Forgot your password?  

Resources for students & teachers

This eBook from the Gutenberg Project consists of approximately 150 pages of information about Great Singers, First Series.

To his supreme merit as an artist we have, however, overwhelming testimony.  Out of the many enthusiastic descriptions of his singing, that of Mancini, after Porpora the greatest singing-master of the age, and the fellow pupil with Farinelli under Bernacchi, will serve:  “His voice was thought a marvel because it was so perfect, so powerful, so sonorous, and so rich in its extent, both in the high and low parts of the register, that its equal has never been heard.  He was, moreover, endowed with a creative genius which inspired him with embellishments so new and so astonishing that no one was able to imitate them.  The art of taking and keeping the breath so softly and easily that no one could perceive it, began and died with him.  The qualities in which he excelled were the evenness of his voice, the art of swelling its sound, the portamento, the union of the registers, a surprising agility, a graceful and pathetic style, and a shake as admirable as it was rare.  There was no branch of the art which he did not carry to the highest pitch of perfection....  The successes of his youth did not prevent him from continuing to study, and this great artist applied himself with so much perseverance that he contrived to change in some measure his style, and to acquire another and superior method, when his name was already famous and his fortune brilliant.”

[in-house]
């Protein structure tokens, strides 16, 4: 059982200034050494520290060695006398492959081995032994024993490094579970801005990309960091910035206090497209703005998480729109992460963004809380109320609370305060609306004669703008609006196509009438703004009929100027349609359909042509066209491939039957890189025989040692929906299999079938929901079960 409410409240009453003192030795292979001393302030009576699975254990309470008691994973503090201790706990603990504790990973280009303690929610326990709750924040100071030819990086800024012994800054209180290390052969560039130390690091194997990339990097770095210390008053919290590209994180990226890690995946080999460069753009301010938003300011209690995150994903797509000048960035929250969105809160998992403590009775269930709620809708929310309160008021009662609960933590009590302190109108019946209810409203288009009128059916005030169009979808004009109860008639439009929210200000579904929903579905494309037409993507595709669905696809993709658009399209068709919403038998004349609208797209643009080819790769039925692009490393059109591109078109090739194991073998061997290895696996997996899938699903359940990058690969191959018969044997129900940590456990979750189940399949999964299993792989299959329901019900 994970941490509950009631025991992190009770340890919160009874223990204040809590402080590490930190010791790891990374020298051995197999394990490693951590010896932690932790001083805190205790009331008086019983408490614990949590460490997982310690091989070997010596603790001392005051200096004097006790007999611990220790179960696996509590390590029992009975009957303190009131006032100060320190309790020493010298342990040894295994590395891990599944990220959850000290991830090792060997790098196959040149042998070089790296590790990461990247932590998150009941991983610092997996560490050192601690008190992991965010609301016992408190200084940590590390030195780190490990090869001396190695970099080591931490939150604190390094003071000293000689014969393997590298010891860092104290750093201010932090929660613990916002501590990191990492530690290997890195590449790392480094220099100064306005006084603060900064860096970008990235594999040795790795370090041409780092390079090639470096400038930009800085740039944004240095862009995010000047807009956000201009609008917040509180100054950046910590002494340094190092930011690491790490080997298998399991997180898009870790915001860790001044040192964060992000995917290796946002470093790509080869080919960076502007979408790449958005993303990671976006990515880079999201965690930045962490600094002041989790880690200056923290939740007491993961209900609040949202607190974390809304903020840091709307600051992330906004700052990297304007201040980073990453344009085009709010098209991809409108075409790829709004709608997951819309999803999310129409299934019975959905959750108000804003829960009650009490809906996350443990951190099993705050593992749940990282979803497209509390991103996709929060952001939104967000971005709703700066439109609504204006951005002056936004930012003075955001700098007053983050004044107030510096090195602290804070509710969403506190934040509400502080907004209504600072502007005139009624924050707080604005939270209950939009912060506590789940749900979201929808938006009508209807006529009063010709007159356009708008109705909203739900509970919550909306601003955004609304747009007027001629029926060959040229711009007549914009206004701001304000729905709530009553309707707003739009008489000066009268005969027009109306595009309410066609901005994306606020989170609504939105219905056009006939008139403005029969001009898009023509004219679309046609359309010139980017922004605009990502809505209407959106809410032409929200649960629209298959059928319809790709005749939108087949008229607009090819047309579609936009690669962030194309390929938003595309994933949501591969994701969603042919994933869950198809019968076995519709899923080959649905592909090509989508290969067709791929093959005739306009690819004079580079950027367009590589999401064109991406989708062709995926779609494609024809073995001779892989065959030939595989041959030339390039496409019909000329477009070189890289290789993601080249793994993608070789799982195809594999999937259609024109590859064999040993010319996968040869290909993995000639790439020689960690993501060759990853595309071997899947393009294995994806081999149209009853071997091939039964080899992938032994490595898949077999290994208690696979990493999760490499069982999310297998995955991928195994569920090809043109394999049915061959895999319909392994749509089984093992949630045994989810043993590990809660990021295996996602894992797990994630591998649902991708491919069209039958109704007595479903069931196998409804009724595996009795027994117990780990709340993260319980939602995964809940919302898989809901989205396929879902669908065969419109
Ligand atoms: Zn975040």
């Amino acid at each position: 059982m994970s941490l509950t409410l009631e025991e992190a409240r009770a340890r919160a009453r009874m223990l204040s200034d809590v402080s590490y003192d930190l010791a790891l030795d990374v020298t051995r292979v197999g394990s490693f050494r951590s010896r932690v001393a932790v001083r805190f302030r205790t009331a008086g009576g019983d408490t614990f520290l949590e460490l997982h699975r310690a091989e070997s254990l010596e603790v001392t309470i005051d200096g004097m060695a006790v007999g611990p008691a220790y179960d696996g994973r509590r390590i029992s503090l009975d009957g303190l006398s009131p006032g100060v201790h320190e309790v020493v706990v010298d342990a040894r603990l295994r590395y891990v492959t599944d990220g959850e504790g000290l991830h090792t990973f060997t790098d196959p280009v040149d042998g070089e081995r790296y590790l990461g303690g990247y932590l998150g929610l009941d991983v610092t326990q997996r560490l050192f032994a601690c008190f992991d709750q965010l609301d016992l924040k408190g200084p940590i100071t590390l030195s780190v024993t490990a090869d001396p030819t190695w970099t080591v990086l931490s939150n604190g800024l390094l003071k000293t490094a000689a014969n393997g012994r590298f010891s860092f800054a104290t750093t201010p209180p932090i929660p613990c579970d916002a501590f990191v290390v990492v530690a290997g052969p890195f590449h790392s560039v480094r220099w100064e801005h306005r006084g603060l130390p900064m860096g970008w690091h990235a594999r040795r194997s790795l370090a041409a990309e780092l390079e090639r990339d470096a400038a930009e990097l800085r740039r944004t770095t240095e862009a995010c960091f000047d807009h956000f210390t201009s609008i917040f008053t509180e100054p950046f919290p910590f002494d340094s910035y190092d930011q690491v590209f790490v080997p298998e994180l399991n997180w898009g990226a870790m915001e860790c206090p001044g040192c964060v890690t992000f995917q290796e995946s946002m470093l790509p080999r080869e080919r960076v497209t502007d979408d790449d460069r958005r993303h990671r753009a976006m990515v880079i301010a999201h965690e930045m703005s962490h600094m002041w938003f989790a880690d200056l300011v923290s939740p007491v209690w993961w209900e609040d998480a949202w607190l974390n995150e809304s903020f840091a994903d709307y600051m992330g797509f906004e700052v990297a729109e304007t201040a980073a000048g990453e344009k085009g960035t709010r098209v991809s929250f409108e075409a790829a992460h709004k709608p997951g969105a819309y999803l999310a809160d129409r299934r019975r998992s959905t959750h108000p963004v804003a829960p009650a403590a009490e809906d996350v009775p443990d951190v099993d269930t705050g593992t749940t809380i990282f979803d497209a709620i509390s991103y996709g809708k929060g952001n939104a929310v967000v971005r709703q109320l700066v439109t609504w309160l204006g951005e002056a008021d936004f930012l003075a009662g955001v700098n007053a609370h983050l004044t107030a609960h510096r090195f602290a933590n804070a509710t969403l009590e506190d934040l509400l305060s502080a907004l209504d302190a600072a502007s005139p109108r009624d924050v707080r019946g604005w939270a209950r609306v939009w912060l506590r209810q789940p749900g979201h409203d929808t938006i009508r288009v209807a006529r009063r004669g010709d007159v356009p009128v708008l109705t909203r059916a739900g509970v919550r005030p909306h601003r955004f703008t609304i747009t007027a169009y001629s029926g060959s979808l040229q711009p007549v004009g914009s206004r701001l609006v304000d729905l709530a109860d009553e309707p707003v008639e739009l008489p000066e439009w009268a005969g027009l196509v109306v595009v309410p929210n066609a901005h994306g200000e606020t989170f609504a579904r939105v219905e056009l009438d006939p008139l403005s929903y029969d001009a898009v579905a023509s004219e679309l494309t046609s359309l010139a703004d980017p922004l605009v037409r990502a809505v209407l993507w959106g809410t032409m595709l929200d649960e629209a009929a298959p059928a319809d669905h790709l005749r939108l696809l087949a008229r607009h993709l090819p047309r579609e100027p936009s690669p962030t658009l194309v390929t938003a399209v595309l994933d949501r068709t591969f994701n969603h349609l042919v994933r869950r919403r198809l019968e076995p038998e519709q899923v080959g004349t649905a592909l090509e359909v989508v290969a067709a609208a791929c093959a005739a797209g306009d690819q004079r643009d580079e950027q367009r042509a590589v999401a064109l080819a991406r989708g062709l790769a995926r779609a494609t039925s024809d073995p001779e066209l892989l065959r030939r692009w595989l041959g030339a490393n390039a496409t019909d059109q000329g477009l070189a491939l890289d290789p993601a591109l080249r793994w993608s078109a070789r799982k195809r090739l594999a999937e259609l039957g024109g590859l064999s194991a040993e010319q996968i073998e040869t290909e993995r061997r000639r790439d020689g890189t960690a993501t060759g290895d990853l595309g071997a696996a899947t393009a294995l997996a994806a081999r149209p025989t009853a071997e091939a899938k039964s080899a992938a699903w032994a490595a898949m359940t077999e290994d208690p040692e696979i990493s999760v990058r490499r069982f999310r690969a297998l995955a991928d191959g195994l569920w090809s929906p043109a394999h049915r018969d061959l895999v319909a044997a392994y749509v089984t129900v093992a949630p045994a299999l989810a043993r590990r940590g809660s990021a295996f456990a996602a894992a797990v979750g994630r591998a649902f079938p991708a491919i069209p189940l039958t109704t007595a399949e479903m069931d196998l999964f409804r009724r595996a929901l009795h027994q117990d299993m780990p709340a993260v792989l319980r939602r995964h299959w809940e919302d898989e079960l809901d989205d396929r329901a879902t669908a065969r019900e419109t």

V.

Let us return from the consideration of Faustina’s most brilliant contemporary to Hasse and his wife.  We have already seen that this great prima donna retired from the stage in 1753, at the age of fifty-two.  The life of the distinguished couple during this period is described with much pictorial vividness in a musical novel, published several years since, under the name of “Alcestis,” which also gives an excellent idea of German art and music generally.  In 1760 Hasse suffered greatly from the bombardment of Dresden by the Prussians, losing among other property all his manuscripts in the destruction of the opera-house—­a fact which may partly account for the oblivion into which this once admired composer has passed.  The loss was peculiarly unfortunate, for the publication of Hasse’s works was then about to commence at the expense of the King.  He and his wife removed to Vienna, where they remained till 1775, when they retired to Venice, Faustina’s birthplace.  Two years before this Dr. Burney visited them at their handsome house in the Landstrasse in Berlin, and found them a humdrum couple—­Hasse groaning with the gout, and the once lovely Faustina transformed into a jolly old woman of seventy-two, with two charming daughters.  As he approached the house with the Abate Taruffi, Faustina, seeing them, came down to meet them.  Says the Doctor:  “I was presented to her by my conductor, and found her a short, brown, sensible, lively old lady, who expressed herself much pleased to meet a cavaliere Inglesi, as she had been honored with great marks of favor in England.  Signor Hasse soon entered the room.  He is tall and rather large in size, but it is easy to imagine that in his younger days he must have been a robust and fine figure; great gentleness and goodness appear in his countenance and manners.”

Follow Us on Facebook